I once jokingly tweeted, “If you haven't gotten an STD at least once and you're over 25, you probably didn't attend a public university.”
But according to Stanford University's Sexual Health Peer Resource Center, there was truth to my joke, seeing as one in four college students leave school with more than just a degree.
All jokes aside, there's an undeniable stigma surrounding STIs. Talking about them with a partner is sometimes more uncomfortable than sitting in the middle seat in upright position between a Trump supporter and a Muslim on a 9-hour flight from Paris.
Thanks to the hook-up culture encouraged by the popularity of dating apps, we're exposing ourselves to the risk of contracting STIs more frequently than in the past. In today's dating world, sex on the first date (or in some cases, the first encounter) is more than expected. We disregard the long-term effects the late-night hookup can have on our lives and opt for instant gratification.
Then, fast-forward past a few dates from hell and a handful of one-night stands, we find bae. All of a sudden, we're bringing more to the relationship than honesty and long walks on the beach.
So how are STIs affecting our love lives? Are we openly talking about them with our current or new partners? According to a survey from Superdrug.com, we may not be having the STI talk as often as we should.
Talking about STIs is nerve-wracking. Just thinking about bringing up the conversation fills my body with anxiety and leaves my hands drenched in sweat — a feeling 40 percent of people seem to have in common.
Superdrug.com surveyed 2,000 people in the hopes of determining how STIs affect relationships both in the US and in the UK.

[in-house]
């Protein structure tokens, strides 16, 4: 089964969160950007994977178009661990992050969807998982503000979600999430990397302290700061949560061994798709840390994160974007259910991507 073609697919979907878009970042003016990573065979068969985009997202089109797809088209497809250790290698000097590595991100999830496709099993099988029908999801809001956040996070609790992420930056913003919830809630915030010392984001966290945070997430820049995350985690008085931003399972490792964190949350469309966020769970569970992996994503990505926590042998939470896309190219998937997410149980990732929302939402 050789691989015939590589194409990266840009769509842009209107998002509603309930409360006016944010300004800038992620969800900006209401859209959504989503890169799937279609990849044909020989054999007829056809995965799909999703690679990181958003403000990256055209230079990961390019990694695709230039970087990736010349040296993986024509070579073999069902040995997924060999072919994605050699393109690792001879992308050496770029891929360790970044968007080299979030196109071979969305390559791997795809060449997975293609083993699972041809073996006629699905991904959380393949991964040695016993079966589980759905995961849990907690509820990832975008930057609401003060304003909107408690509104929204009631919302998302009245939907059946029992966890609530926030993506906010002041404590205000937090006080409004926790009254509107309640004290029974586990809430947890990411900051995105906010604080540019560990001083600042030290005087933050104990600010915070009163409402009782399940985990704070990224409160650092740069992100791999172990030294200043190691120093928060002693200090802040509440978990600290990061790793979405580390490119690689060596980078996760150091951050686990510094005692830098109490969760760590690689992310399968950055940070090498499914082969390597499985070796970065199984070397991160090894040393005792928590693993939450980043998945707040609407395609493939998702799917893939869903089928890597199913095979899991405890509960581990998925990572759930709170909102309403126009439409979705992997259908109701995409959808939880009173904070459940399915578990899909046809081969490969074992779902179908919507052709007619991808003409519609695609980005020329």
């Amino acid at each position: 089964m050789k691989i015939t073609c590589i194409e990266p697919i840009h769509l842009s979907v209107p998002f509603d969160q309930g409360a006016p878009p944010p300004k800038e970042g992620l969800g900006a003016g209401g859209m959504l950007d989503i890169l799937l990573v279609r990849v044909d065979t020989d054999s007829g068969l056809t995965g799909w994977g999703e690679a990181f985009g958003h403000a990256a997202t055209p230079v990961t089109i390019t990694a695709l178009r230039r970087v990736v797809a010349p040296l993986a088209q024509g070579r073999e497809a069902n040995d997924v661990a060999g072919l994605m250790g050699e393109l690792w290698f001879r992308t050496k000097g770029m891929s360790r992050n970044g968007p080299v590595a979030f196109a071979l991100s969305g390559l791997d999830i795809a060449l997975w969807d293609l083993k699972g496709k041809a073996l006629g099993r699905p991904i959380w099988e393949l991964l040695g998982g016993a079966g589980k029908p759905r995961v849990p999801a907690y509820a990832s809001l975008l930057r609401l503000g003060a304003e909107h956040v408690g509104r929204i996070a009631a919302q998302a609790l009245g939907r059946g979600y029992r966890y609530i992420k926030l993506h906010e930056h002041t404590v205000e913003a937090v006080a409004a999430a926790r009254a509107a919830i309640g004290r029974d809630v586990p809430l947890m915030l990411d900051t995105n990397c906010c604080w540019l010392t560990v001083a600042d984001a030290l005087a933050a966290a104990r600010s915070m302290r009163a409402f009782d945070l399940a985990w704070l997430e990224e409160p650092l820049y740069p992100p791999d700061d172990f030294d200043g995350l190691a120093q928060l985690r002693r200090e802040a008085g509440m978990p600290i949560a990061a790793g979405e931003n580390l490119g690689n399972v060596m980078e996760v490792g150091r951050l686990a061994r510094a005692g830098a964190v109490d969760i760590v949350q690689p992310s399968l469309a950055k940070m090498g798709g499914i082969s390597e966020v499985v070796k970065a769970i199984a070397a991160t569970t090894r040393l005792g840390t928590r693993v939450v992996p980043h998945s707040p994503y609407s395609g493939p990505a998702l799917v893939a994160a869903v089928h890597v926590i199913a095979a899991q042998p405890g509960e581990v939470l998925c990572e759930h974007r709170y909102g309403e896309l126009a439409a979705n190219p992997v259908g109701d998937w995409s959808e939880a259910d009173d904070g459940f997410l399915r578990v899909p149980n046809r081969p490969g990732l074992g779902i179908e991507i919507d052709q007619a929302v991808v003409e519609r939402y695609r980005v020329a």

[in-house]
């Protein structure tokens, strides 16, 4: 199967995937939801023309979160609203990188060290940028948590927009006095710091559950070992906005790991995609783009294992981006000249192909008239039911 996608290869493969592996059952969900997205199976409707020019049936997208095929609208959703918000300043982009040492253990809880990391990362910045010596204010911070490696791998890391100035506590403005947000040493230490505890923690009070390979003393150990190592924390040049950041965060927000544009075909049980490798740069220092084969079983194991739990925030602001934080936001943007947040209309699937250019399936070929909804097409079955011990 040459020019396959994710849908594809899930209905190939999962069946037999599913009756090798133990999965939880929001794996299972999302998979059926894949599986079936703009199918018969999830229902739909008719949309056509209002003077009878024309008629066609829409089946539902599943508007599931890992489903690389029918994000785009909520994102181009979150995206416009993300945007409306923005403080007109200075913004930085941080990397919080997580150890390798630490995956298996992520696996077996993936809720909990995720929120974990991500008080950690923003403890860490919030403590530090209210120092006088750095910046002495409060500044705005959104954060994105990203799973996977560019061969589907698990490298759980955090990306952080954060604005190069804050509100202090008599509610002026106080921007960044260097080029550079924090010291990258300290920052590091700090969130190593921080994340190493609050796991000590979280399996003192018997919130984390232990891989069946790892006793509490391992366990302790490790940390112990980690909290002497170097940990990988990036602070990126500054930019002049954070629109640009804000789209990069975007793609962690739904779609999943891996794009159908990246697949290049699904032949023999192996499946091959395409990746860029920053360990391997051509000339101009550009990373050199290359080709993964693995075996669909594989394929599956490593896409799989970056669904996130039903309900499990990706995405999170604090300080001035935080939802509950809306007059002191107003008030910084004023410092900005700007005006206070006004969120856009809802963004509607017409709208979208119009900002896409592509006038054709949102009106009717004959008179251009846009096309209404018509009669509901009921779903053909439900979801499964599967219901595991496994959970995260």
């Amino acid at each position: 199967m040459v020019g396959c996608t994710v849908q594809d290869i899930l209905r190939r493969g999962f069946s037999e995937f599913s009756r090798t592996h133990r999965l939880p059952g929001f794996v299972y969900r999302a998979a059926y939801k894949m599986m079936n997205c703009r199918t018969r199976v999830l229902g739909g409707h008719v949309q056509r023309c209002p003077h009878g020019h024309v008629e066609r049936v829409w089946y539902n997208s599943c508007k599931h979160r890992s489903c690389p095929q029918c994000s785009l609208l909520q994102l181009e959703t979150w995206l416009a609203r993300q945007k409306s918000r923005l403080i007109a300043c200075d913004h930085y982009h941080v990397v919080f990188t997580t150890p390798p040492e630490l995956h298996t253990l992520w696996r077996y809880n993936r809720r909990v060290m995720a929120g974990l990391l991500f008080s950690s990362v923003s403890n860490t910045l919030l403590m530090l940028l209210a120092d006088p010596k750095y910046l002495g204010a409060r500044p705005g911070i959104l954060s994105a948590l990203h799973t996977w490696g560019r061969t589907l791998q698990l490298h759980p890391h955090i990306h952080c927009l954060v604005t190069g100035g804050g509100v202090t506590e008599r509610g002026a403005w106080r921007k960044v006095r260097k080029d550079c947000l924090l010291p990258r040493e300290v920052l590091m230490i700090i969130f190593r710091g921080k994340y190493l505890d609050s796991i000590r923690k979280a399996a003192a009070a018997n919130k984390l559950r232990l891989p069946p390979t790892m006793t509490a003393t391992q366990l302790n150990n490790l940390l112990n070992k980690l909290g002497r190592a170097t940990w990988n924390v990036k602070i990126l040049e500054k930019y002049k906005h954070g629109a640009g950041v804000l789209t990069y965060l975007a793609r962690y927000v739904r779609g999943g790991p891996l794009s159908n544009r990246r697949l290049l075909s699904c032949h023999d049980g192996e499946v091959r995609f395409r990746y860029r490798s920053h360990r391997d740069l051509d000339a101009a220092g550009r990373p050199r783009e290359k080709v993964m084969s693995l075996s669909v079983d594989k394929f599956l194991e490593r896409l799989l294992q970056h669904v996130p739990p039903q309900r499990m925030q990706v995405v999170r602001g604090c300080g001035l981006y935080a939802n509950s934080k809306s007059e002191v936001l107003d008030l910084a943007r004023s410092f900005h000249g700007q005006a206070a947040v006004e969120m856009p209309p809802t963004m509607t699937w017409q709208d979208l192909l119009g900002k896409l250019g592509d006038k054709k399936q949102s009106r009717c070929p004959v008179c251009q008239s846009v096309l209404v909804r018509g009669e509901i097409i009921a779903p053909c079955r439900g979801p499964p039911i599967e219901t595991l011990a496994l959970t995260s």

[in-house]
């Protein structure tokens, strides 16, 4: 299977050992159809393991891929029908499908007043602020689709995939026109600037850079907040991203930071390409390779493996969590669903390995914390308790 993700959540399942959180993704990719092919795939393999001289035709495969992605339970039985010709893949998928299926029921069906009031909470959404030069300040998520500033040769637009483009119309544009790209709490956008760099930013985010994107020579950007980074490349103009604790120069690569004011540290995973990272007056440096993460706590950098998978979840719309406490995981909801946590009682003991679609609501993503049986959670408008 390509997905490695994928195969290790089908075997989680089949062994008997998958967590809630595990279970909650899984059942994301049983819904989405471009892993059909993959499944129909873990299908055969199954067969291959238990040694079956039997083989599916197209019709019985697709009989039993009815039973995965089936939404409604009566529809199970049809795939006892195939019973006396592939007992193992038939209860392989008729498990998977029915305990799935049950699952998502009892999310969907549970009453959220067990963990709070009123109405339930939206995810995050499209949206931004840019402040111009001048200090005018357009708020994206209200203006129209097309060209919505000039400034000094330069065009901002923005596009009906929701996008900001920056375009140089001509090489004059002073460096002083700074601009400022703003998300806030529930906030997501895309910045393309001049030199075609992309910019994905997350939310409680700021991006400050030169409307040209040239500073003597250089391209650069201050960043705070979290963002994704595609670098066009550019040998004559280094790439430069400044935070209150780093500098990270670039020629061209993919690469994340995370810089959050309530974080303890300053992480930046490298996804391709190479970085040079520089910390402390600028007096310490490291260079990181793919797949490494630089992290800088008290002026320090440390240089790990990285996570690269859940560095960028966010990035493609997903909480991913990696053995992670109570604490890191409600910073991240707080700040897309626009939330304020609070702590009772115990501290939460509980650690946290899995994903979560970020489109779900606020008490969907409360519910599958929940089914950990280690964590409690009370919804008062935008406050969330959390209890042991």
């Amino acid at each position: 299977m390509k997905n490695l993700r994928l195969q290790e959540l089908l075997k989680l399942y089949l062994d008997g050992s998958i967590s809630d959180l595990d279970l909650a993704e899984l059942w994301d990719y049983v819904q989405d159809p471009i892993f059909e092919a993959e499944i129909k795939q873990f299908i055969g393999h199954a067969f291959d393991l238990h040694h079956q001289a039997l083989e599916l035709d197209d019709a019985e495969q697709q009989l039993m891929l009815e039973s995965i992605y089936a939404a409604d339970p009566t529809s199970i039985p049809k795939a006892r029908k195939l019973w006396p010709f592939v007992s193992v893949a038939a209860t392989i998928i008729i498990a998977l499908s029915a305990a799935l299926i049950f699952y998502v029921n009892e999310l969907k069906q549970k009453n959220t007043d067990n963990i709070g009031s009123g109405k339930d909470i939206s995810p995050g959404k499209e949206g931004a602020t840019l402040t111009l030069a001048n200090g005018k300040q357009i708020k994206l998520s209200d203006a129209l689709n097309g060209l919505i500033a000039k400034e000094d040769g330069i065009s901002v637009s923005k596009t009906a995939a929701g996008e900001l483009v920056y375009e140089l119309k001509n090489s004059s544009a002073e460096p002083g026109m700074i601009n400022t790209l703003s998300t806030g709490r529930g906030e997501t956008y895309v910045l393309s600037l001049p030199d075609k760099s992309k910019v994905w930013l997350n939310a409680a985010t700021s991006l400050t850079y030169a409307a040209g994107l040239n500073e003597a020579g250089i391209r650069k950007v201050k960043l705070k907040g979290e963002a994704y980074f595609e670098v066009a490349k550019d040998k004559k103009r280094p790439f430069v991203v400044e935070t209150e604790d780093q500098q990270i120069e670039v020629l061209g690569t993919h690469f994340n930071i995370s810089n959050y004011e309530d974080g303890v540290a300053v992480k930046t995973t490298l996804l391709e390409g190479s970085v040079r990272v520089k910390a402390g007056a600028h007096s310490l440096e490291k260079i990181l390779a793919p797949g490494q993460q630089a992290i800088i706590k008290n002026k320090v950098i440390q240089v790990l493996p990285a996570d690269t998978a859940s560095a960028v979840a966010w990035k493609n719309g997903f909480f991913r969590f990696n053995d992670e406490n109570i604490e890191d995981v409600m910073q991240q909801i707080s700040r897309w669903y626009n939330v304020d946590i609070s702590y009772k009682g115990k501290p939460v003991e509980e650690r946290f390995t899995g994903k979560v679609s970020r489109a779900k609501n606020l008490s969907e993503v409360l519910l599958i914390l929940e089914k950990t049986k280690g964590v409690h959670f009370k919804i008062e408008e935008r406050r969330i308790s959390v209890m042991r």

According to the survey, over 40 percent of people don't ask new partners if they've ever tested positive for an STI. That's alarming. That's two out of five people who don't ask someone they plan to sleep with — or already have slept with — about their sexual health.
When was the last time you asked one of your Tinder matches about their most recent STI test? I'll be the first to answer that -- never. Because how do you casually ask someone if they have gonorrhea?
Things get worse.
According to the study, nearly 50 percent of men and over 50 percent of women admit to having more unprotected sex than protected sex. That means we put ourselves at risk by avoiding to have the STI talk and then up the ante by not using protection.
Even though STIs are becoming easier to cure, and information about them is readily available, there's no easy way to bring up the topic. So what's holding us back from asking the simple, yet extremely important question? If it's embarrassment or fear of being judged, your feelings are about to be at ease.
Nearly 80 percent of people will not think less of someone who had an STI, and nearly 50 percent of people say they'd stay in a relationship with a partner who revealed they have an STI.
More good news.
The study findings says only 2 percent of people who identify as straight, 1 percent of people who identify as homosexual and 3 percent of people who identify as bisexual admit to lying about having an STI. Amen to that.
Because the only thing worse than not talking about STIs is knowingly having one and selfishly putting your partner at risk.
Thankfully, it looks like even though we aren't routinely talking about STIs with our partners, most people aren't lying about having an infection. Last year it was reported that STI cases hit an all-time high, making it more important than ever to not only have an STI test, but to also have the STI talk.
The more we talk about something, the easier it gets. If we talk about STIs more frequently, eventually, having the conversation won't be such a big deal.
The study shows that the anxiety associated with STIs is oftentimes mutual; your partner probably wants to ask you the same questions.
So break the ice and make the first move. And if you can't break the ice, at least break the condom wrapper and wrap it up.